Many colleges offer summer camps and programs. So if your dream school offers a program, you might be thinking, “Great! If they see that I attended a program at their own school, that should help my chances of getting in! Right?”
The short answer is no. Odds are, the majority of students aiming for that dream school are attending these programs, too. Not only are you losing the opportunity to stand out by joining a summer-long program that so many other students are attending, you’re also losing time that could be spent on what’s actually going to set you apart.]
DO: Find the one thing you’re passionate about, and create a project/participate in activities that align with it!
Cutting down your commitments and embarking on a passion project might seem daunting at first. But I can promise you that working toward one thing you are truly passionate about will showcase more of who you are, and give college admissions officers actual, concrete evidence of your character and accomplishments.
Developing a passion project will showcase your personality, interests, and initiative without spreading you too thin
To develop your own passion project, follow these steps:
First, you’ll want to pick a theme to align your academic career and with. What are you passionate about? What are your interests? Now, what academic area can best fit those interests? Having a clear theme will give you a clear sense of direction when creating a project.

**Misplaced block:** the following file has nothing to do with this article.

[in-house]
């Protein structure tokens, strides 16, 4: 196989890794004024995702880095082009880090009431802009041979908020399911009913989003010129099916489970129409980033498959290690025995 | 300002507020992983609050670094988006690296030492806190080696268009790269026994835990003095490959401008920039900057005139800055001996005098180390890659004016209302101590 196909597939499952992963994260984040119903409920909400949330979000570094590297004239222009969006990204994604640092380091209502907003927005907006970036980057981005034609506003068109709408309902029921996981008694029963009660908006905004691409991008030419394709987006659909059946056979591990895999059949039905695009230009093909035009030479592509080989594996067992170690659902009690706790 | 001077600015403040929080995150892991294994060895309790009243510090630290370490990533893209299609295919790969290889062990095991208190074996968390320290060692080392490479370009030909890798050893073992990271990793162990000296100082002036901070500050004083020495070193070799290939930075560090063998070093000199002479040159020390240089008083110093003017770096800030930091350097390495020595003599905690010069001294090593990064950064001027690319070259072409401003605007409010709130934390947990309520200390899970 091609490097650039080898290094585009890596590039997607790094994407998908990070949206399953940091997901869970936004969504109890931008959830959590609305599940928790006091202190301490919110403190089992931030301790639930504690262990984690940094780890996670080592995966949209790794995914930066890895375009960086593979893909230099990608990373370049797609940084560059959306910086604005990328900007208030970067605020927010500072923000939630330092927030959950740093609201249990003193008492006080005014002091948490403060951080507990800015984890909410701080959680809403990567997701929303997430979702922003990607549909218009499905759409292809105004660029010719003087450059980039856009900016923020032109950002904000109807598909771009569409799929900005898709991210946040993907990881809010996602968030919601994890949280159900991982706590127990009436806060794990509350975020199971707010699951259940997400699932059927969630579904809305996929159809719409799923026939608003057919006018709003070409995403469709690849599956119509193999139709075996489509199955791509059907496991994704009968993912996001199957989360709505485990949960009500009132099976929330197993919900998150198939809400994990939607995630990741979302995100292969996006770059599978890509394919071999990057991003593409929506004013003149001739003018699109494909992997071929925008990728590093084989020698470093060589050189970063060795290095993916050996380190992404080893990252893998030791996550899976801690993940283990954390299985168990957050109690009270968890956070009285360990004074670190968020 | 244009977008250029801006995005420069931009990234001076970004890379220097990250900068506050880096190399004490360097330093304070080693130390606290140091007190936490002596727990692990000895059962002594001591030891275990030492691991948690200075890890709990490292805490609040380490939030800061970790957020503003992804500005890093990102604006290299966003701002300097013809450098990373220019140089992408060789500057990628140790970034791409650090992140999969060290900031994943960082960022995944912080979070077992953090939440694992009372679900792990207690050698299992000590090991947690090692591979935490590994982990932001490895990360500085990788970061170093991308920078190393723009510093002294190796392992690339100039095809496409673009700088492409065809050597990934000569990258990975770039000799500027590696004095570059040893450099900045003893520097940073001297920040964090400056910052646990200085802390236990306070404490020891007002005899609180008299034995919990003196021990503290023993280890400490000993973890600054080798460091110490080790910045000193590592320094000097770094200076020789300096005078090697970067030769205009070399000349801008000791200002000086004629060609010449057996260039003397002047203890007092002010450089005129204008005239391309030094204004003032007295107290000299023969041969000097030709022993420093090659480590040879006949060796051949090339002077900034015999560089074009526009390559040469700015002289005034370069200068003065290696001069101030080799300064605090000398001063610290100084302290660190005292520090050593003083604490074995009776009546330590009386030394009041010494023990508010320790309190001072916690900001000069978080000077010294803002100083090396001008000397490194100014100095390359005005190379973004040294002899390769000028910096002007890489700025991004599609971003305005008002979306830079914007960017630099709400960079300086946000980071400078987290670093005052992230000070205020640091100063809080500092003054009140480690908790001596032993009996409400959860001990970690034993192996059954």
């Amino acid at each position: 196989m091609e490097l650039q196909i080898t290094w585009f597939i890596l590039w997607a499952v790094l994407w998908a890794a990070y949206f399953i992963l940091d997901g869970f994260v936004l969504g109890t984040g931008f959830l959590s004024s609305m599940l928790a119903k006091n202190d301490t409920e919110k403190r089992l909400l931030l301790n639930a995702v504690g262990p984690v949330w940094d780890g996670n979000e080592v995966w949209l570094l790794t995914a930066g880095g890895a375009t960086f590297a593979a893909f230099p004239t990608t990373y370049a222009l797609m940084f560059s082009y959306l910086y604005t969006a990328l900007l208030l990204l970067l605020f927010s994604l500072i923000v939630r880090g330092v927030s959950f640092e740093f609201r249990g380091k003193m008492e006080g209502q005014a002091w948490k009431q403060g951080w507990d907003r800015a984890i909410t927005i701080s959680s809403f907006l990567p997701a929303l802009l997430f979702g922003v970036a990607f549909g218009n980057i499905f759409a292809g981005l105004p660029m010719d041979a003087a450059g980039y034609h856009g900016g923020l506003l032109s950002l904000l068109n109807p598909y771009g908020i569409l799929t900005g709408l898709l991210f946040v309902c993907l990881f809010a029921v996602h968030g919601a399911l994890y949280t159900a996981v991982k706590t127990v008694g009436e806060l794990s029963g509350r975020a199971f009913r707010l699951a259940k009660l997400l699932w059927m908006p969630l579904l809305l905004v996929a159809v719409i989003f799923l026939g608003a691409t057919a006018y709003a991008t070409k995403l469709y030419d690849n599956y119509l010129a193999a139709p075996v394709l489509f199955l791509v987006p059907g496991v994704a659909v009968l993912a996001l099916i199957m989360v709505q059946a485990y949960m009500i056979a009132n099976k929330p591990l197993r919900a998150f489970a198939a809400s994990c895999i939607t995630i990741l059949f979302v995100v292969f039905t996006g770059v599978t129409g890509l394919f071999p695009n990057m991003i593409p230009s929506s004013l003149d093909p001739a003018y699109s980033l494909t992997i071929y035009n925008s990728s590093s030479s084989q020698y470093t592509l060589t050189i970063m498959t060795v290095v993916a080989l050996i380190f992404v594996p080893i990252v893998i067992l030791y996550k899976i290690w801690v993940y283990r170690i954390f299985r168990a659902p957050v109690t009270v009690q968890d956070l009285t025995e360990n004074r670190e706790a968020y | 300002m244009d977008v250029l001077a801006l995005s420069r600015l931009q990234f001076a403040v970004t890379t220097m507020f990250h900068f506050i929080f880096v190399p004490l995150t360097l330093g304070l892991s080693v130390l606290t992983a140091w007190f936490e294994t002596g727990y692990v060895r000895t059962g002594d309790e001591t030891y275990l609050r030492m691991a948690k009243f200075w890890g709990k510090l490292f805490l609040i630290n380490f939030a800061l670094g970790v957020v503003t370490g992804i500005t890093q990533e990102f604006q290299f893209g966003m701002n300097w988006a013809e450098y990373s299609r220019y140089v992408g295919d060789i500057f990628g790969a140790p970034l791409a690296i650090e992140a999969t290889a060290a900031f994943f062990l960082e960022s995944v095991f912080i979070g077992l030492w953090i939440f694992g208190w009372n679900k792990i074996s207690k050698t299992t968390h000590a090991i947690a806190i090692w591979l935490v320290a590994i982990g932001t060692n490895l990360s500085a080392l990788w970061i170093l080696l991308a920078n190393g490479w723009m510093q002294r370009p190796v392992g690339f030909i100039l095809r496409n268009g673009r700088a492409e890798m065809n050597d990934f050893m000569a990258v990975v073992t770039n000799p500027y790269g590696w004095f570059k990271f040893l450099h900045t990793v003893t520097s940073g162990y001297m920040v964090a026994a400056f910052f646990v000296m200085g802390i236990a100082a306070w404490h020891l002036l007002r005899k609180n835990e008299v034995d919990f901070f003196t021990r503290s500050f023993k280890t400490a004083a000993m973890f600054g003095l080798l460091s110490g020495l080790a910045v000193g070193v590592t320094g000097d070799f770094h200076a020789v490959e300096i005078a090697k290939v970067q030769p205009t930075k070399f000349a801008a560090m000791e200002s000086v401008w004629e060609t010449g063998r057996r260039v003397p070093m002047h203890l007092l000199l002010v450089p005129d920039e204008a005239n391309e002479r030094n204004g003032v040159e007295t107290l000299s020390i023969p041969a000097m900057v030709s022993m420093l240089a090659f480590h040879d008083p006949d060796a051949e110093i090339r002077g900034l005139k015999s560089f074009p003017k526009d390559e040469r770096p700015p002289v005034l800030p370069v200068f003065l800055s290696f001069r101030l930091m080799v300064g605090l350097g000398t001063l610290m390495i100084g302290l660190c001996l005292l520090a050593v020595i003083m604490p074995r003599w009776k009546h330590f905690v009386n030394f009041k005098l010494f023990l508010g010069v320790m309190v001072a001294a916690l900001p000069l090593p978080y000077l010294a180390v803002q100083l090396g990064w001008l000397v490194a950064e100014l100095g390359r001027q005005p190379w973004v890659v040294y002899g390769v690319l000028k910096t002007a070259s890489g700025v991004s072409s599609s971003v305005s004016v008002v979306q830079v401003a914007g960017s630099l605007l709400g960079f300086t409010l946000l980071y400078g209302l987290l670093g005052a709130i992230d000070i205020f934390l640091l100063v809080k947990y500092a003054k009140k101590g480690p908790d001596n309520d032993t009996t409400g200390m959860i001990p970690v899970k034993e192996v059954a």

Start brainstorming passion projects that could align with the theme you strategized. You could create an informational platform/website, start a research assistant position, even start a service-based organization/program like I did! Having a passion project that aligns with your theme can give colleges clear evidence all of the things are looking for from you: your talents and abilities, personal qualities, and your fit for the school.
A passion project that stops in the ideation phase is just that — an idea. Now you’ll need to take action steps to make the project a reality. An important part of this phase is staying consistent. For instance, if you want to start a podcast about political science-related topics, you’ll want to regularly publish episodes. If you’re starting an after-school educational program for middle schoolers, meet with them regularly. Consistency makes it evident that you are passionate and hardworking — and gives more experience to write about in your application.
Finally, it’s time to take your project to the next level. Scaling your project is all about getting it out into the public sphere. You can do this in a number of ways: get published in a newspaper or magazine, collaborate with like-minded organizations, maybe even organize an event. The fact that you, your messaging and your passion project are in the public eye gives you immense credibility in the eyes of colleges.
As with many things in life, colleges are looking for quality over quantity. As soon as you stop over-committing yourself and hone in on what activities actually, clearly demonstrate your passions and abilities, you’ll gain one of the most valuable things a student can have — more time.
More time to study for the SAT or ACT exams. More time to work on your passion project. More time to network with counselors, college admissions officers, and professors and get awesome recommendation letters.
You will feel more energized and motivated because you’re focusing on quality versus quantity. And that is what’s really going to make a difference in your application.
Are you ready to brainstorm and execute your Passion Project?
If your answer is YES, click here to watch my free masterclass on how to stand out doing what you love.
Want to know the “exact” framework my students used to receive acceptance letters from Princeton, Duke, U of Michigan, Rice, Columbia, and so many more Ivy League & Top-tier colleges? Click here!